Rangers' rotation navigating through speed bumps

May 15th, 2022

ARLINGTON -- The Rangers' rotation has hit a speed bump, and at a point where they were getting their starting pitching lined up just the way they wanted.

They're hoping this is just a temporary setback. But there could easily be more games like the ones seen the past two nights at Globe Life Field as Texas spends the season evaluating its young starting pitching.

Rookie right-hander Glenn Otto, who had a 3.14 ERA through his first three starts, allowed eights runs in four-plus innings in the Rangers’ 11-3 loss to the Red Sox on Saturday. Otto gave up eight hits and four walks after allowing eight hits and six walks in his first 14 1/3 innings this season.

“It’s tough falling behind guys,” Otto said. “If you fall behind guys in this league, it will come back to bite you. Leadoff walks … leave pitches in the middle of the zone, good hitters will take advantage of it and do what those guys did tonight. There are some sequences I would like to have back but you learn from it and go on to the next one.”

Otto’s rough outing came after right-hander Dane Dunning allowed five runs in 5 2/3 innings in a 7-1 loss to the Red Sox on Friday. The eight runs allowed by Otto were the most by a Rangers starter this year.

“There are definitely going to be some speed bumps,” Woodward said. “With any young or inexperienced player, there are going to be some speed bumps. You just hope they aren’t as big. Today, we needed Glenn to get us through five innings and try and save the bullpen. It didn’t work out that way. You hope those speed bumps turn into minor bumps and I think, for the most part, they have. But today was a big one.”

Prior to that, Otto and Dunning had been a part of a seven-game stretch for the Rangers in which their starters had a combined 1.04 ERA and a 0.92 WHIP. The Rangers won seven of 10 games and were really feeling good about the direction of the rotation.

The Rangers also see veteran Jon Gray getting healthy again and ready to start Monday against the Angels. Gray is the No. 1 starter in a rotation that also includes left-handers Martín Pérez -- who has pitched like a No. 1 starter lately -- and Taylor Hearn, who is viewed as having No. 1-type stuff.

The Rangers are still struggling offensively, managing just three runs, two earned, against veteran starter Rich Hill and three relievers on Saturday. They are hitting .192 with 22 runs scored in their last nine games and are hitting .216 as a team on the season.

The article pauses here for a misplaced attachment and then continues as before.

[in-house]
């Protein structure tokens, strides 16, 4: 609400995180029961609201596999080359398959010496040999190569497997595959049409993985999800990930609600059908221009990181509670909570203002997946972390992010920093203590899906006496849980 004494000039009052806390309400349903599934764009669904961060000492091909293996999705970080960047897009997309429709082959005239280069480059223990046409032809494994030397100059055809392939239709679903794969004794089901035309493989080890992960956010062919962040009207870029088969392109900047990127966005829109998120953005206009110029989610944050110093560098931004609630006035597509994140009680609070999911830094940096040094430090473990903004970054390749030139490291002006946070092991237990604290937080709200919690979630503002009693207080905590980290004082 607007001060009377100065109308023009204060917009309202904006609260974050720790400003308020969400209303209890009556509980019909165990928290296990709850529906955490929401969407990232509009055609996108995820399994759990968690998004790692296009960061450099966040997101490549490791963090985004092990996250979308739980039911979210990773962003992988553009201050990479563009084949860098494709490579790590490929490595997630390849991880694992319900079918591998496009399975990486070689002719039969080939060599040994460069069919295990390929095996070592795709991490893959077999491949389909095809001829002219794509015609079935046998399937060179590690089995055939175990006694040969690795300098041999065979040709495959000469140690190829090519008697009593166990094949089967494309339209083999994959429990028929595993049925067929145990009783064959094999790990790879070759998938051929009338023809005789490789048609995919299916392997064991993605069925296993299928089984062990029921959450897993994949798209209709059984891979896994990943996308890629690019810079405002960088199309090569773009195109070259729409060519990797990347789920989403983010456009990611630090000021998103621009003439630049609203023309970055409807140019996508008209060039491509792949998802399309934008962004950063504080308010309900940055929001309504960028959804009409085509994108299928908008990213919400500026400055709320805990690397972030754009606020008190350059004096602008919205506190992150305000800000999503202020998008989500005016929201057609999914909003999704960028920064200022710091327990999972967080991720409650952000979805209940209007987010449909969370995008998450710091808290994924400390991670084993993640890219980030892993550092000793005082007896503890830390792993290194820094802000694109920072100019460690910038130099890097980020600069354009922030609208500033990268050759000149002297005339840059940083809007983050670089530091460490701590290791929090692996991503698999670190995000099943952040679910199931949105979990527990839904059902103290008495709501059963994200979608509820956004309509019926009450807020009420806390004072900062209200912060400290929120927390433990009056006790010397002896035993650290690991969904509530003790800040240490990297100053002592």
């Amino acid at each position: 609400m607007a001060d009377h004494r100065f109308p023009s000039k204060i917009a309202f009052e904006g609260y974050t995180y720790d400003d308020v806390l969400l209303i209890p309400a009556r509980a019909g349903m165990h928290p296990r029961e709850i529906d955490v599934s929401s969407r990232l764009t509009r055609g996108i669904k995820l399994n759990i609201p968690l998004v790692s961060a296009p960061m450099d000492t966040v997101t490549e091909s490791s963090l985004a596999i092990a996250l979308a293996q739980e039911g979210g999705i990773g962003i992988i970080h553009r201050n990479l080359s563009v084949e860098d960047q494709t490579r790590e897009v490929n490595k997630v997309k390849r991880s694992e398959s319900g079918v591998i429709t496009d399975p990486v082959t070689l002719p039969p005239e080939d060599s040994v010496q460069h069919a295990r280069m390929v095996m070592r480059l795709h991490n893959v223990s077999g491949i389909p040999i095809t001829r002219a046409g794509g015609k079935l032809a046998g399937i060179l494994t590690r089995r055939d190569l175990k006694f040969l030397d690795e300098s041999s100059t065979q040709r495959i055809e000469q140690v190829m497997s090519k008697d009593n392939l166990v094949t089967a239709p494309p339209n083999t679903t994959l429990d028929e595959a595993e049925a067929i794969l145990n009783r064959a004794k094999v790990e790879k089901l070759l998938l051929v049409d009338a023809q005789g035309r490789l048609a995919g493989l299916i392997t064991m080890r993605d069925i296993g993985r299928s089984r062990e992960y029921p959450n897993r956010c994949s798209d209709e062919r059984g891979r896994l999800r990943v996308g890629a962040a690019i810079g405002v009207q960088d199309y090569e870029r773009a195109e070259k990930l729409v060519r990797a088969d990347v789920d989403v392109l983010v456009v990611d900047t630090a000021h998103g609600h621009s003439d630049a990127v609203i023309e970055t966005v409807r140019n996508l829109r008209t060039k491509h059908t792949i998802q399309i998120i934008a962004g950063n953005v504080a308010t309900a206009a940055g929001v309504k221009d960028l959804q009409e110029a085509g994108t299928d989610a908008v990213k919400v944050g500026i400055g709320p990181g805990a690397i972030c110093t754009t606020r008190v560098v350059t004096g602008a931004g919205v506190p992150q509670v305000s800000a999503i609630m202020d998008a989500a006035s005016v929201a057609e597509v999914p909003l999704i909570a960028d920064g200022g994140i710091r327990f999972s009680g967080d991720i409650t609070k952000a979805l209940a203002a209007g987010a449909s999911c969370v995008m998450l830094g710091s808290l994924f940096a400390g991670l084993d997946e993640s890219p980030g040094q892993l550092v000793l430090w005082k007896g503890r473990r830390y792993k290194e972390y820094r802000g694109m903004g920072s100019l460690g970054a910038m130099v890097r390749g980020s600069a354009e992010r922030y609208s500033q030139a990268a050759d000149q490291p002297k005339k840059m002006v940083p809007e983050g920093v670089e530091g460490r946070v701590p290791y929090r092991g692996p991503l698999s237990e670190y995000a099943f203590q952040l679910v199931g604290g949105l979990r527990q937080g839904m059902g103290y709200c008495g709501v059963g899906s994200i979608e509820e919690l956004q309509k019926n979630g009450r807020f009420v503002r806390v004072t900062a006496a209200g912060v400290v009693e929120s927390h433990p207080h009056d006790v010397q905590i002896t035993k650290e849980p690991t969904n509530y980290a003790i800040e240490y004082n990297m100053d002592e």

But offenses can be more easily fixed than pitching staffs, especially rotations. The Rangers invested heavily in their offense last season with the expensive acquisitions of infielders Corey Seager and Marcus Semien, along with catcher Mitch Garver.

The Rangers have reason to feel good about the talented young pitching they have compiled over the past few years during their painful rebuilding process. Now they’re at that point where they want to see significant improvement and consistently reliable outings from those pitchers.

“We are learning every time out,” Otto said. “Definitely want to be here a long time, want to help this team win a lot of games. To do that, I’m going to have to execute pitches. Simplify it as much as possible, go out every time and execute pitches as much as possible.”

The progress of the young starting pitchers, more than anything, could be the ultimate measure of success for the Rangers this season.

The Rangers have other young pitchers in the Minor Leagues eager to get their turn, including right-handers Jack Leiter, Cole Winn, A.J. Alexy and Spencer Howard. Right now, though, the Rangers appear to have a set rotation that includes Otto and Dunning. The pitchers just need to keep these speed bumps to a minimum and prove this year they can win at the big league level

“The pitching is paramount for us,” Woodward said. “If we pitch, we can have a bad day offensively and still win a game. Overall pitching, those guys have been good, but we’ve got to try to keep them, especially these young guys, to learn how to get through an entire season.”